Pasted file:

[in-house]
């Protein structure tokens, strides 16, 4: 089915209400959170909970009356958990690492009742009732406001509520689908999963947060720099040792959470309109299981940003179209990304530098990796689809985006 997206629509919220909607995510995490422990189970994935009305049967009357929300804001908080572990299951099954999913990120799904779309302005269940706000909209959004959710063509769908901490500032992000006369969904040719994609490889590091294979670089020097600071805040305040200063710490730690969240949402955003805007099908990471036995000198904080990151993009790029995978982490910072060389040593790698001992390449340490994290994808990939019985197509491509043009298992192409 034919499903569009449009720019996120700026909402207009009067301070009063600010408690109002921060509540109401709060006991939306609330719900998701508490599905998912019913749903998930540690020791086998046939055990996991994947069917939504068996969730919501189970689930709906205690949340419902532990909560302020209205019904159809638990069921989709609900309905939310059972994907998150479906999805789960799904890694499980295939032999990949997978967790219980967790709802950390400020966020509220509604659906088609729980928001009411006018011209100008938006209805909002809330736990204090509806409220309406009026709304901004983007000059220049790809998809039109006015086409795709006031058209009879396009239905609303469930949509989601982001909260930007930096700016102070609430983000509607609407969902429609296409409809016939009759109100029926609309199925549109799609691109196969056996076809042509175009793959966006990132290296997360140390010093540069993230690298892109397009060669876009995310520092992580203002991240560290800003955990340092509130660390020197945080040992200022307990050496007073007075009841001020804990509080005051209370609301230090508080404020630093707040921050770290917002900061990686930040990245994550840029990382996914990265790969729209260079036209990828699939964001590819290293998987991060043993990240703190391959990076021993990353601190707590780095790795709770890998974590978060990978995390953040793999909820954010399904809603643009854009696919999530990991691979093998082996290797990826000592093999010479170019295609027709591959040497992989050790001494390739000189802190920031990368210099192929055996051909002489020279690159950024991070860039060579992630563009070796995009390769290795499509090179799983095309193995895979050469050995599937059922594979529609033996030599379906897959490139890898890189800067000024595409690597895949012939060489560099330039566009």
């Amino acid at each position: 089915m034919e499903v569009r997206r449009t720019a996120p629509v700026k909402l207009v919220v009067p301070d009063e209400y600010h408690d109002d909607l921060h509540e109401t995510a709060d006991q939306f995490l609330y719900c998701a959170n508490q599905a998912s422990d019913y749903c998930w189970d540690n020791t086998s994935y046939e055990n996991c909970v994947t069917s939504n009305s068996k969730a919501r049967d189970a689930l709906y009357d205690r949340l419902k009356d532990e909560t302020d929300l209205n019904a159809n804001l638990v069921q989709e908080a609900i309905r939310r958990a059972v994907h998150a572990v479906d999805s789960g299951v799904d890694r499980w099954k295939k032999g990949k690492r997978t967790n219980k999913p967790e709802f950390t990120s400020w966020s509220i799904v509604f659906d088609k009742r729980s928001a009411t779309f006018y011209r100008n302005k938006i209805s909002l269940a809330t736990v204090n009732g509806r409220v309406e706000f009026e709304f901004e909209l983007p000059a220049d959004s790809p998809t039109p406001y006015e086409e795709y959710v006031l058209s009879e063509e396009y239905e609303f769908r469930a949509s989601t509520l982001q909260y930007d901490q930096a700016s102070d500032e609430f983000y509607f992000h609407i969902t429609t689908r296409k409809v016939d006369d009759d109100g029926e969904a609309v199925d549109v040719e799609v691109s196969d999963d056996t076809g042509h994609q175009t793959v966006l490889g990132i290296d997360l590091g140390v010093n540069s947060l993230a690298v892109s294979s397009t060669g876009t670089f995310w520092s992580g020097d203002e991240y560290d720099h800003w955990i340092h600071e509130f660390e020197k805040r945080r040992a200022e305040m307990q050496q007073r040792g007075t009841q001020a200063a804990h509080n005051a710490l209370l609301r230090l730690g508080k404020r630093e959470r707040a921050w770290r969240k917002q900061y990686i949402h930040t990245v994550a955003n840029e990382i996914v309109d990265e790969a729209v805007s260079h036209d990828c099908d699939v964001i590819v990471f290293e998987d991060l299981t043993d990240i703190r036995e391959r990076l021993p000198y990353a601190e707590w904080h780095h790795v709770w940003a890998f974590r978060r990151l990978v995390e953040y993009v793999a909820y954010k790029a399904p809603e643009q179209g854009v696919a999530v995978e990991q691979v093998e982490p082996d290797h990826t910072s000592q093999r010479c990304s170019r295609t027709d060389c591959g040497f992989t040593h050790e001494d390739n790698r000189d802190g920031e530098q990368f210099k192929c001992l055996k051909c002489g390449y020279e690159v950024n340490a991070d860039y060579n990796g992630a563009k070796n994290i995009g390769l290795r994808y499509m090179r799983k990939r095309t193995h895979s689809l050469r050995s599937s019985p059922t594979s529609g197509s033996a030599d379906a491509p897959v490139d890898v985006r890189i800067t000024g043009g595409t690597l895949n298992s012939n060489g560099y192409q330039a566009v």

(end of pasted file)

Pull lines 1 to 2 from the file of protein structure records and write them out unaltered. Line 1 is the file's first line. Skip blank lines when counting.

[in-house]
């Protein structure tokens, strides 16, 4: 089915209400959170909970009356958990690492009742009732406001509520689908999963947060720099040792959470309109299981940003179209990304530098990796689809985006 997206629509919220909607995510995490422990189970994935009305049967009357929300804001908080572990299951099954999913990120799904779309302005269940706000909209959004959710063509769908901490500032992000006369969904040719994609490889590091294979670089020097600071805040305040200063710490730690969240949402955003805007099908990471036995000198904080990151993009790029995978982490910072060389040593790698001992390449340490994290994808990939019985197509491509043009298992192409 034919499903569009449009720019996120700026909402207009009067301070009063600010408690109002921060509540109401709060006991939306609330719900998701508490599905998912019913749903998930540690020791086998046939055990996991994947069917939504068996969730919501189970689930709906205690949340419902532990909560302020209205019904159809638990069921989709609900309905939310059972994907998150479906999805789960799904890694499980295939032999990949997978967790219980967790709802950390400020966020509220509604659906088609729980928001009411006018011209100008938006209805909002809330736990204090509806409220309406009026709304901004983007000059220049790809998809039109006015086409795709006031058209009879396009239905609303469930949509989601982001909260930007930096700016102070609430983000509607609407969902429609296409409809016939009759109100029926609309199925549109799609691109196969056996076809042509175009793959966006990132290296997360140390010093540069993230690298892109397009060669876009995310520092992580203002991240560290800003955990340092509130660390020197945080040992200022307990050496007073007075009841001020804990509080005051209370609301230090508080404020630093707040921050770290917002900061990686930040990245994550840029990382996914990265790969729209260079036209990828699939964001590819290293998987991060043993990240703190391959990076021993990353601190707590780095790795709770890998974590978060990978995390953040793999909820954010399904809603643009854009696919999530990991691979093998082996290797990826000592093999010479170019295609027709591959040497992989050790001494390739000189802190920031990368210099192929055996051909002489020279690159950024991070860039060579992630563009070796995009390769290795499509090179799983095309193995895979050469050995599937059922594979529609033996030599379906897959490139890898890189800067000024595409690597895949012939060489560099330039566009």